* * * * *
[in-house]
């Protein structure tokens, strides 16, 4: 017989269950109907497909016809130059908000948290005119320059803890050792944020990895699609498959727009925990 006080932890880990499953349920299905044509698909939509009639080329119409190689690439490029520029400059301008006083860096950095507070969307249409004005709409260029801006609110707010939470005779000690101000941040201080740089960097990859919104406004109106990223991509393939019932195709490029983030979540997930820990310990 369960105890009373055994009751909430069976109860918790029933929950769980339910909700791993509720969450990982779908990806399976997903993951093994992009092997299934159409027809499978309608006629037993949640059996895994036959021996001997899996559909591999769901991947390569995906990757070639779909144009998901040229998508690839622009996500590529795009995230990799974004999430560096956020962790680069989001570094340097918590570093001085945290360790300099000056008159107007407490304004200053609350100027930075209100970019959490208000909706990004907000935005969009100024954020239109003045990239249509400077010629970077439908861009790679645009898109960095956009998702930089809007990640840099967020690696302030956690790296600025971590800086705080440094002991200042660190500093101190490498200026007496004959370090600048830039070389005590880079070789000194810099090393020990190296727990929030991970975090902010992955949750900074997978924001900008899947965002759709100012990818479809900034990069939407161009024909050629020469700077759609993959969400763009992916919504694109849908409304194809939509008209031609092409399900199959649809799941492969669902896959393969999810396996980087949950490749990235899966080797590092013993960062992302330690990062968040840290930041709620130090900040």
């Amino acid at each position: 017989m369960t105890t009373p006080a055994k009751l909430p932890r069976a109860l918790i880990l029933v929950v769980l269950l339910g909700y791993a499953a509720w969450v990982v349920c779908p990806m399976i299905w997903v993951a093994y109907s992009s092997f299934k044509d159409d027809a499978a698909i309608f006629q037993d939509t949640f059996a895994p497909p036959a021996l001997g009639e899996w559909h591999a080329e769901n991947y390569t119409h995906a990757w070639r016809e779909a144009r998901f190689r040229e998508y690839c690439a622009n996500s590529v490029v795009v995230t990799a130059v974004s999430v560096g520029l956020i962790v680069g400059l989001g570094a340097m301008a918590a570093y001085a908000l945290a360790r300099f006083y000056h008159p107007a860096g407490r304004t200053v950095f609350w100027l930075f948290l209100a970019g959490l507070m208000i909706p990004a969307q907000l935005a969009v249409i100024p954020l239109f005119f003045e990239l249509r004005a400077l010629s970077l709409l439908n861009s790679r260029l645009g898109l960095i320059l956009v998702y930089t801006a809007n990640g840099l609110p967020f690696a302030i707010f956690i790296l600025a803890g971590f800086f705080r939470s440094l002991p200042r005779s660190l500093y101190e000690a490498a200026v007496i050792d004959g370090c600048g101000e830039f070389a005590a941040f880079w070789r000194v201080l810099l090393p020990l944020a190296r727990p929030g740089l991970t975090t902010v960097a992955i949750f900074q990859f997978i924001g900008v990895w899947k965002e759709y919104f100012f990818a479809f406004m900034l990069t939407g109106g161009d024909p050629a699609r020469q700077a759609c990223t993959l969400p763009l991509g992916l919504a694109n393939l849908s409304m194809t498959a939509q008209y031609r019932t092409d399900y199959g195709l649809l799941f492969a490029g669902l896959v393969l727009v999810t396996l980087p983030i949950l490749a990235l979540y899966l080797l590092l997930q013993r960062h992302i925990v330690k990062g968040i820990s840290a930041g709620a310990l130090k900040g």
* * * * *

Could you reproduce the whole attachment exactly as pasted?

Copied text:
[in-house]
């Protein structure tokens, strides 16, 4: 017989269950109907497909016809130059908000948290005119320059803890050792944020990895699609498959727009925990 006080932890880990499953349920299905044509698909939509009639080329119409190689690439490029520029400059301008006083860096950095507070969307249409004005709409260029801006609110707010939470005779000690101000941040201080740089960097990859919104406004109106990223991509393939019932195709490029983030979540997930820990310990 369960105890009373055994009751909430069976109860918790029933929950769980339910909700791993509720969450990982779908990806399976997903993951093994992009092997299934159409027809499978309608006629037993949640059996895994036959021996001997899996559909591999769901991947390569995906990757070639779909144009998901040229998508690839622009996500590529795009995230990799974004999430560096956020962790680069989001570094340097918590570093001085945290360790300099000056008159107007407490304004200053609350100027930075209100970019959490208000909706990004907000935005969009100024954020239109003045990239249509400077010629970077439908861009790679645009898109960095956009998702930089809007990640840099967020690696302030956690790296600025971590800086705080440094002991200042660190500093101190490498200026007496004959370090600048830039070389005590880079070789000194810099090393020990190296727990929030991970975090902010992955949750900074997978924001900008899947965002759709100012990818479809900034990069939407161009024909050629020469700077759609993959969400763009992916919504694109849908409304194809939509008209031609092409399900199959649809799941492969669902896959393969999810396996980087949950490749990235899966080797590092013993960062992302330690990062968040840290930041709620130090900040």
């Amino acid at each position: 017989m369960t105890t009373p006080a055994k009751l909430p932890r069976a109860l918790i880990l029933v929950v769980l269950l339910g909700y791993a499953a509720w969450v990982v349920c779908p990806m399976i299905w997903v993951a093994y109907s992009s092997f299934k044509d159409d027809a499978a698909i309608f006629q037993d939509t949640f059996a895994p497909p036959a021996l001997g009639e899996w559909h591999a080329e769901n991947y390569t119409h995906a990757w070639r016809e779909a144009r998901f190689r040229e998508y690839c690439a622009n996500s590529v490029v795009v995230t990799a130059v974004s999430v560096g520029l956020i962790v680069g400059l989001g570094a340097m301008a918590a570093y001085a908000l945290a360790r300099f006083y000056h008159p107007a860096g407490r304004t200053v950095f609350w100027l930075f948290l209100a970019g959490l507070m208000i909706p990004a969307q907000l935005a969009v249409i100024p954020l239109f005119f003045e990239l249509r004005a400077l010629s970077l709409l439908n861009s790679r260029l645009g898109l960095i320059l956009v998702y930089t801006a809007n990640g840099l609110p967020f690696a302030i707010f956690i790296l600025a803890g971590f800086f705080r939470s440094l002991p200042r005779s660190l500093y101190e000690a490498a200026v007496i050792d004959g370090c600048g101000e830039f070389a005590a941040f880079w070789r000194v201080l810099l090393p020990l944020a190296r727990p929030g740089l991970t975090t902010v960097a992955i949750f900074q990859f997978i924001g900008v990895w899947k965002e759709y919104f100012f990818a479809f406004m900034l990069t939407g109106g161009d024909p050629a699609r020469q700077a759609c990223t993959l969400p763009l991509g992916l919504a694109n393939l849908s409304m194809t498959a939509q008209y031609r019932t092409d399900y199959g195709l649809l799941f492969a490029g669902l896959v393969l727009v999810t396996l980087p983030i949950l490749a990235l979540y899966l080797l590092l997930q013993r960062h992302i925990v330690k990062g968040i820990s840290a930041g709620a310990l130090k900040g």